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Cupped worktop fixing

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wobblycogs

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Hi,

I'm currently building a router table and to make life difficult for myself I've decided to use a piece of beech worktop for the table. After delivery of the worktop I unwrapped it and stored it on the workbench for a couple of weeks to acclimatise to the workshop. What I didn't think of at the time was letting air get to the underside of the worktop so it's cupped (warped perpendicular to the grain direction) as the exposed face has dried faster, the middle is about 5mm low compared edges. By clamping the worktop to my (very sturdy) router table cabinet I can get essentially all the cupping out of it.

Do you think if I leave it clamped down flat for a week it'll give up the fight and stay flat? Clamped to the cabinet there's good air flow to the top and bottom so (fingers crossed) the moisture levels will even out. I'll also be screwing it down tight (while allowing for expansion) in the final fitting. I could also easily fit four pieces of 50x50mm angle iron across most of the depth if necessary. Kerf cutting the underside is a possibility but I'd like to try and avoid that if I can.

Any other ideas? Advice on a finish would be appreciated too, I had planned on just leaving it bare but perhaps that's not such a great idea.

Cheers :-D
 

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mbartlett99

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Well that's a shame - beech is pretty mobile so I definitely would finish on all sides. It any penetrating finish would do - you'll be dragging stuff across it so I'd just use any oil finish you have to hand. Whether the cup will come out - well you might get lucky ... maybe.
 

thetyreman

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surely clamping it will stress the wood fibres? what about planing the top flat? 5mm isn't too bad.
 

novocaine

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flip it and let the underside dry out too. this time put it in stick correctly.
 

Pete Maddex

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All it needs is the moisture content to be the same on each side, put it on one side with some sticks underneath and it should return to flat.

Pete
 

pcb1962

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When I flatten plywood I sponge water on the concave side and cover with a sheet of heavy polythene before clamping.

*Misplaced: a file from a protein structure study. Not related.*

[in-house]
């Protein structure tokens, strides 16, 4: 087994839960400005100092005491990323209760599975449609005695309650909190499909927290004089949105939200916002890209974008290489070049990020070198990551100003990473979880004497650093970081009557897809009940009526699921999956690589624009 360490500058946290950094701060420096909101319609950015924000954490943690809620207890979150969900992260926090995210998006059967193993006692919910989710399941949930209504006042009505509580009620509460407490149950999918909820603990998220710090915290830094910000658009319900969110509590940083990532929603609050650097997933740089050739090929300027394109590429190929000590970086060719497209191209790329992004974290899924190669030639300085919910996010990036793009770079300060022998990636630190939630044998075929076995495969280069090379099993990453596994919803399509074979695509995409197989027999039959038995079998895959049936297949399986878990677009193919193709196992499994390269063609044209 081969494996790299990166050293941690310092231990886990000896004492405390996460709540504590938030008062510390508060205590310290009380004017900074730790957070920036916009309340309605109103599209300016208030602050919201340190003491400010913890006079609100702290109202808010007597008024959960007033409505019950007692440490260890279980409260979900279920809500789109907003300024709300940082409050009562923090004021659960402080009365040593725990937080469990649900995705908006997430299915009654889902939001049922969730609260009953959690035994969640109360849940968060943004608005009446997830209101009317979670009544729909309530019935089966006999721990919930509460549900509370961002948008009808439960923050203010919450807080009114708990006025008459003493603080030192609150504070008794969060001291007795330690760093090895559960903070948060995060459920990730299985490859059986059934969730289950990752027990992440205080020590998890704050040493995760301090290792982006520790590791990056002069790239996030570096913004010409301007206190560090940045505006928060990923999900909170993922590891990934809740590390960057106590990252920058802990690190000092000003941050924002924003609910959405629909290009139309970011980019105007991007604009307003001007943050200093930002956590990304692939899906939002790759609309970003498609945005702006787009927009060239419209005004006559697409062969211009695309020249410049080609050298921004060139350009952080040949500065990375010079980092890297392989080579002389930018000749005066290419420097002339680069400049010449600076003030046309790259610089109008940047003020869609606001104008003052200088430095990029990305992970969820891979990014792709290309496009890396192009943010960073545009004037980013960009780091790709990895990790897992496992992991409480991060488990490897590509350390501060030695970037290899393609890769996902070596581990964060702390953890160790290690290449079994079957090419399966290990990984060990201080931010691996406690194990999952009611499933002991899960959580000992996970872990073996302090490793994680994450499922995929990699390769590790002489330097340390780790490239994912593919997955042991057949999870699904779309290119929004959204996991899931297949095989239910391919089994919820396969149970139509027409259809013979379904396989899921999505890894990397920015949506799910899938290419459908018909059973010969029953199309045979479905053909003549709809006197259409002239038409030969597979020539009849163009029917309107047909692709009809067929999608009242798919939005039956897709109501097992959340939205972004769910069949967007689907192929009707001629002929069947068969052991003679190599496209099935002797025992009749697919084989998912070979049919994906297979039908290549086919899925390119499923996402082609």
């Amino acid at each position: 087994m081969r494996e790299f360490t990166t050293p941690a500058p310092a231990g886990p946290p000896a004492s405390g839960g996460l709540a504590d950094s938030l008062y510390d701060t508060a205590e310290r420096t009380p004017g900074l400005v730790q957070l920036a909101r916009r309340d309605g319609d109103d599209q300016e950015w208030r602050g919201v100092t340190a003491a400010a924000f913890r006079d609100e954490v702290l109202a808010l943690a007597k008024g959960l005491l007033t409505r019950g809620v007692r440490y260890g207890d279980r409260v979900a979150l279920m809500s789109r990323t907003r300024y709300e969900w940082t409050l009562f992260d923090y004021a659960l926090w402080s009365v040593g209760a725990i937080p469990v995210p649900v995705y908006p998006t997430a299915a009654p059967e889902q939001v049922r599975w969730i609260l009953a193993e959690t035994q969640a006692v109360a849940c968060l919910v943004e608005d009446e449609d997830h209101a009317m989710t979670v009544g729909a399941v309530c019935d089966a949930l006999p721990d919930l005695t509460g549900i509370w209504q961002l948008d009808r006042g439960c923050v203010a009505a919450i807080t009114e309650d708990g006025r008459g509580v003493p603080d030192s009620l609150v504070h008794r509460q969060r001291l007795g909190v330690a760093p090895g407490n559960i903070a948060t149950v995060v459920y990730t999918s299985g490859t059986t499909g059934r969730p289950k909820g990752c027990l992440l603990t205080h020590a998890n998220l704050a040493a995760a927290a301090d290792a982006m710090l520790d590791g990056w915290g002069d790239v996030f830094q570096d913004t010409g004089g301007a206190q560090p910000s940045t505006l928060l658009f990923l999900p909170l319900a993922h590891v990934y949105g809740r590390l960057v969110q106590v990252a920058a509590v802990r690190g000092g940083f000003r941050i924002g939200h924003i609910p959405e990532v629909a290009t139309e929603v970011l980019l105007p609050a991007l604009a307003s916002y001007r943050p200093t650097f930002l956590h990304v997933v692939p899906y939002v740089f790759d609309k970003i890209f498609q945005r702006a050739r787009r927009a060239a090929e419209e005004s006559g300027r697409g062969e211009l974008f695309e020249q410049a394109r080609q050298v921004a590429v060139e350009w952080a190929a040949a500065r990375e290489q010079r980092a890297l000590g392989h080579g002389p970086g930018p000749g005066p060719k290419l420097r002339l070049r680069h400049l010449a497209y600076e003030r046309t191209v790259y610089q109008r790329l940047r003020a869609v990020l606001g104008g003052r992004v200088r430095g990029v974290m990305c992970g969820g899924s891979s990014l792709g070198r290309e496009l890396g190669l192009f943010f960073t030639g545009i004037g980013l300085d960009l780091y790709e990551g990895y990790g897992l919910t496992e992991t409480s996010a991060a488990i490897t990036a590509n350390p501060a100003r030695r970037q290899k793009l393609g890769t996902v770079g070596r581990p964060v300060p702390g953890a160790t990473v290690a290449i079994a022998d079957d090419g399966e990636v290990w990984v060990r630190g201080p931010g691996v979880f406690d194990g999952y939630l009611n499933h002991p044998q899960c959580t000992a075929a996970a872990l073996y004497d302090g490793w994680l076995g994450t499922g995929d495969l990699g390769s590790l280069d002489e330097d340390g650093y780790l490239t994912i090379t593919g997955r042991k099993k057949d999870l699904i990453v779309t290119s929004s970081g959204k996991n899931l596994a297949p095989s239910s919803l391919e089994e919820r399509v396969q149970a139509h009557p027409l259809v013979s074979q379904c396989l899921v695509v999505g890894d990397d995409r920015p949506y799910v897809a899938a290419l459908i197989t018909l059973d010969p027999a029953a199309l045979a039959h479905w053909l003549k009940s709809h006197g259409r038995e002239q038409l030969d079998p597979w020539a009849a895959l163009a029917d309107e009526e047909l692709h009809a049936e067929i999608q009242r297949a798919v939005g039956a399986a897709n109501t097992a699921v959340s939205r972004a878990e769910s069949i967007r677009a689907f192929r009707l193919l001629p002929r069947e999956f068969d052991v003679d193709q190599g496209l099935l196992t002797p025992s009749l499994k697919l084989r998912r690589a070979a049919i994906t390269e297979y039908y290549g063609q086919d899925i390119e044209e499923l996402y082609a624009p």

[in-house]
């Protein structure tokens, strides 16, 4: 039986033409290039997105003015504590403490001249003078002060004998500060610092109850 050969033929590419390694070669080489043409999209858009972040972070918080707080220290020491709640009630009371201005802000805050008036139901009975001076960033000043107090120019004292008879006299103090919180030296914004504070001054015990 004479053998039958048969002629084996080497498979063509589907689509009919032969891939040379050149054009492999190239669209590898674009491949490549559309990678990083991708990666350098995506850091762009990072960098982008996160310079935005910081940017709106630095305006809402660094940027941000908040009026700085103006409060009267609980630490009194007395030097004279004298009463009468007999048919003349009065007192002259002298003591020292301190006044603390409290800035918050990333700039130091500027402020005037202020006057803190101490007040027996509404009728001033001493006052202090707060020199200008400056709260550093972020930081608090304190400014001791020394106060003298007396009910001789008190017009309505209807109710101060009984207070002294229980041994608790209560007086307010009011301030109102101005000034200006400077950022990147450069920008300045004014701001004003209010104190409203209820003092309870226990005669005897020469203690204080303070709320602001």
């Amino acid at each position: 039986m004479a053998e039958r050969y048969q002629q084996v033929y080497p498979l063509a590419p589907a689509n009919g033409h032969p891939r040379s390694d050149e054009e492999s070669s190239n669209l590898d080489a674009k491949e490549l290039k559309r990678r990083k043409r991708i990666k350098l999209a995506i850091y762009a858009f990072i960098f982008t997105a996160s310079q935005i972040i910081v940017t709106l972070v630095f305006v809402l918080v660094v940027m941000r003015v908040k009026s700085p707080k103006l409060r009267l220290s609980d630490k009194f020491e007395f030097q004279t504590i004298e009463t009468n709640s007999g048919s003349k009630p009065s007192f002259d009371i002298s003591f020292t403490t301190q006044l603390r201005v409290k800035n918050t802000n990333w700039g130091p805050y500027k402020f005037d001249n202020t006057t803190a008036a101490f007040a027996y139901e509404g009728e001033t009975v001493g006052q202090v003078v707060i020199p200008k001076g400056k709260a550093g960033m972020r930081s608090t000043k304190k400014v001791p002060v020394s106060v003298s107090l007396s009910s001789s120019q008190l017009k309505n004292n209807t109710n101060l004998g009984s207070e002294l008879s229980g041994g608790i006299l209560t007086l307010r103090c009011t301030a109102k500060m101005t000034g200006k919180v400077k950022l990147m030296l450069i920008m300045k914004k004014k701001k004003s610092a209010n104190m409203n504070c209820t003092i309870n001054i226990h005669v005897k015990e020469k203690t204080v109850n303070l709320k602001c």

wobblycogs

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It is flipped over now, time to get on with something else for a couple of weeks.

If I can get the cupping down to 1mm in the end I'll plane the top flat. Currently under the clamps the cupping is <0.5mm in the worst spot which I'd probably just live with.
 

novocaine

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next time, use a compressed fibre or chipboard type worktop, then it won't move at all. :) not as nice looking though, obviously.
 

wobblycogs

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Yeah, I'm kicking myself for form over function. All along I'd planned on using an old length of chipboard laminate I've got lying around and then my eyes were drawn to a cheap bit of beech "that'll look great" I thought #-o
 

ED65

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wobblycogs":1ujrjesd said:
Advice on a finish would be appreciated too, I had planned on just leaving it bare but perhaps that's not such a great idea.
Not the worst idea either. But if you want to finish it, even just because you prefer how it looks, then you should. So, what do you have as far as finish goes? Decent chance you have something suitable already.

A few thin coats of shellac or varnish would be my preference, with periodic waxing if necessary afterwards to keep the top slippy as a slippy thing.
 

novocaine

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if it's a counter top it's most likely already treated with an oil, normally tung or boiled linseed oil. best to stick to that if it's already coated. if your sure it isn't coated then as long as it's got free air all round leave it be as ED65 says.
 

wobblycogs

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I specifically bought a piece without finish as I didn't want any potentially sticky finish. The underside won't have completely free air but it'll certainly get some air flow.
 

novocaine

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in that case, as ED says, it's your call, just make sure you do all sides and use wax on the top. for me I'd use a poly (or yacht vanish because I'm cheap) based varnish but that's up to you.
 

sunnybob

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Get some melamine faced chipboard and save the beech for projects. I really like working with beech.
Beware kitchen work surface though because its rarely flat enough for a router table.
 

ED65

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novocaine":1gj1qadm said:
best to stick to [tung or boiled linseed oil] if it's already coated.
No need to if either had been used, they don't have any compatibility issues with shellac or varnish. BLO or tung are very commonly applied first to maximise figure and chatoyance.
 

RobinBHM

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Get some heat on the convex side to flatten it first -a fan heater works well.
 
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